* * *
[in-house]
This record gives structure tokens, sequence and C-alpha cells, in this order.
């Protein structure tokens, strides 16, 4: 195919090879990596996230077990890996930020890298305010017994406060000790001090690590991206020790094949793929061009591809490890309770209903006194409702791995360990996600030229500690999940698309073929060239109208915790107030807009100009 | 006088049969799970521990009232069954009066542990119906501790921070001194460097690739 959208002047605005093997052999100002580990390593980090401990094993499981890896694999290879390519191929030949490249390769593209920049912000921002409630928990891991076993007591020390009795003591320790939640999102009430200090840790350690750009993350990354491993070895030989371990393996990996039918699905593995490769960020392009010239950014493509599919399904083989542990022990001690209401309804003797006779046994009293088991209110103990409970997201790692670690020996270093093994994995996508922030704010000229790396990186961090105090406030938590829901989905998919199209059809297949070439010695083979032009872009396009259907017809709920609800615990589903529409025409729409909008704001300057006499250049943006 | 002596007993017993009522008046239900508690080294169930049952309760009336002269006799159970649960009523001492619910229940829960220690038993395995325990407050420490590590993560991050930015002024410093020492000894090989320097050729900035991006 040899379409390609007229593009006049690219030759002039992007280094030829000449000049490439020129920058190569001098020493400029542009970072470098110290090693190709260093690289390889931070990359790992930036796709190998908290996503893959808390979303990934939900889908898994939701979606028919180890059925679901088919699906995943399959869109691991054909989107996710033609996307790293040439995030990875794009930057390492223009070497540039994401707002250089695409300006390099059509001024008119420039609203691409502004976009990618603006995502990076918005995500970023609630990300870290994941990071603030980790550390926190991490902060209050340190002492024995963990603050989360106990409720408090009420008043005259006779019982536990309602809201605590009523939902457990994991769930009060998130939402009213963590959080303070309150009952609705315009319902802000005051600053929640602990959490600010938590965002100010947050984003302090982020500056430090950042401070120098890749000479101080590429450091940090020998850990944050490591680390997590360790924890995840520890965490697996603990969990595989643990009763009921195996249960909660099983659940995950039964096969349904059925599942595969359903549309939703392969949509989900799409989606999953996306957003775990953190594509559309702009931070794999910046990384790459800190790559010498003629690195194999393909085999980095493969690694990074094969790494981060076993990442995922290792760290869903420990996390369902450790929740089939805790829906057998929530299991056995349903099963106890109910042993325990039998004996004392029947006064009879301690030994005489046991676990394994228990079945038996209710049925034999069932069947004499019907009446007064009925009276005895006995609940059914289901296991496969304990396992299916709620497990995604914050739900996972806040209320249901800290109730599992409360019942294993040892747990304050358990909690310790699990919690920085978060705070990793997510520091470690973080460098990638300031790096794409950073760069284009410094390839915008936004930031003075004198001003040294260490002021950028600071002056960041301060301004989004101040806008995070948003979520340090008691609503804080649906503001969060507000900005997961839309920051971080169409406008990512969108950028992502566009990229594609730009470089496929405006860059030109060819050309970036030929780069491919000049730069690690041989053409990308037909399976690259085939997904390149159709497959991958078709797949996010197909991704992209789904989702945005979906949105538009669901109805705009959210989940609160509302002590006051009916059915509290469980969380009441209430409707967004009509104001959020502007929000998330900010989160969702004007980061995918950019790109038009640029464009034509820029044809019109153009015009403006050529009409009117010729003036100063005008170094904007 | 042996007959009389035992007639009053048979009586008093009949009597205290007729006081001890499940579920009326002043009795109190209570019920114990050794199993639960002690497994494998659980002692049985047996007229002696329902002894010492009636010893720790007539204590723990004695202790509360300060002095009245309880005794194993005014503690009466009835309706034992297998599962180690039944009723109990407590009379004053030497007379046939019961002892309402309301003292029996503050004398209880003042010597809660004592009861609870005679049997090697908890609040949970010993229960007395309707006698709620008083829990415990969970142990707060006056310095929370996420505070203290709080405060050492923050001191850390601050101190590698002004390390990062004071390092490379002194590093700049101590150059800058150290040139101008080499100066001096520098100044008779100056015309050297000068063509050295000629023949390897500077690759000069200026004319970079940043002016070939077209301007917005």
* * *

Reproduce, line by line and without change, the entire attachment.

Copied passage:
[in-house]
This record gives structure tokens, sequence and C-alpha cells, in this order.
């Protein structure tokens, strides 16, 4: 195919090879990596996230077990890996930020890298305010017994406060000790001090690590991206020790094949793929061009591809490890309770209903006194409702791995360990996600030229500690999940698309073929060239109208915790107030807009100009 | 006088049969799970521990009232069954009066542990119906501790921070001194460097690739 959208002047605005093997052999100002580990390593980090401990094993499981890896694999290879390519191929030949490249390769593209920049912000921002409630928990891991076993007591020390009795003591320790939640999102009430200090840790350690750009993350990354491993070895030989371990393996990996039918699905593995490769960020392009010239950014493509599919399904083989542990022990001690209401309804003797006779046994009293088991209110103990409970997201790692670690020996270093093994994995996508922030704010000229790396990186961090105090406030938590829901989905998919199209059809297949070439010695083979032009872009396009259907017809709920609800615990589903529409025409729409909008704001300057006499250049943006 | 002596007993017993009522008046239900508690080294169930049952309760009336002269006799159970649960009523001492619910229940829960220690038993395995325990407050420490590590993560991050930015002024410093020492000894090989320097050729900035991006 040899379409390609007229593009006049690219030759002039992007280094030829000449000049490439020129920058190569001098020493400029542009970072470098110290090693190709260093690289390889931070990359790992930036796709190998908290996503893959808390979303990934939900889908898994939701979606028919180890059925679901088919699906995943399959869109691991054909989107996710033609996307790293040439995030990875794009930057390492223009070497540039994401707002250089695409300006390099059509001024008119420039609203691409502004976009990618603006995502990076918005995500970023609630990300870290994941990071603030980790550390926190991490902060209050340190002492024995963990603050989360106990409720408090009420008043005259006779019982536990309602809201605590009523939902457990994991769930009060998130939402009213963590959080303070309150009952609705315009319902802000005051600053929640602990959490600010938590965002100010947050984003302090982020500056430090950042401070120098890749000479101080590429450091940090020998850990944050490591680390997590360790924890995840520890965490697996603990969990595989643990009763009921195996249960909660099983659940995950039964096969349904059925599942595969359903549309939703392969949509989900799409989606999953996306957003775990953190594509559309702009931070794999910046990384790459800190790559010498003629690195194999393909085999980095493969690694990074094969790494981060076993990442995922290792760290869903420990996390369902450790929740089939805790829906057998929530299991056995349903099963106890109910042993325990039998004996004392029947006064009879301690030994005489046991676990394994228990079945038996209710049925034999069932069947004499019907009446007064009925009276005895006995609940059914289901296991496969304990396992299916709620497990995604914050739900996972806040209320249901800290109730599992409360019942294993040892747990304050358990909690310790699990919690920085978060705070990793997510520091470690973080460098990638300031790096794409950073760069284009410094390839915008936004930031003075004198001003040294260490002021950028600071002056960041301060301004989004101040806008995070948003979520340090008691609503804080649906503001969060507000900005997961839309920051971080169409406008990512969108950028992502566009990229594609730009470089496929405006860059030109060819050309970036030929780069491919000049730069690690041989053409990308037909399976690259085939997904390149159709497959991958078709797949996010197909991704992209789904989702945005979906949105538009669901109805705009959210989940609160509302002590006051009916059915509290469980969380009441209430409707967004009509104001959020502007929000998330900010989160969702004007980061995918950019790109038009640029464009034509820029044809019109153009015009403006050529009409009117010729003036100063005008170094904007 | 042996007959009389035992007639009053048979009586008093009949009597205290007729006081001890499940579920009326002043009795109190209570019920114990050794199993639960002690497994494998659980002692049985047996007229002696329902002894010492009636010893720790007539204590723990004695202790509360300060002095009245309880005794194993005014503690009466009835309706034992297998599962180690039944009723109990407590009379004053030497007379046939019961002892309402309301003292029996503050004398209880003042010597809660004592009861609870005679049997090697908890609040949970010993229960007395309707006698709620008083829990415990969970142990707060006056310095929370996420505070203290709080405060050492923050001191850390601050101190590698002004390390990062004071390092490379002194590093700049101590150059800058150290040139101008080499100066001096520098100044008779100056015309050297000068063509050295000629023949390897500077690759000069200026004319970079940043002016070939077209301007917005």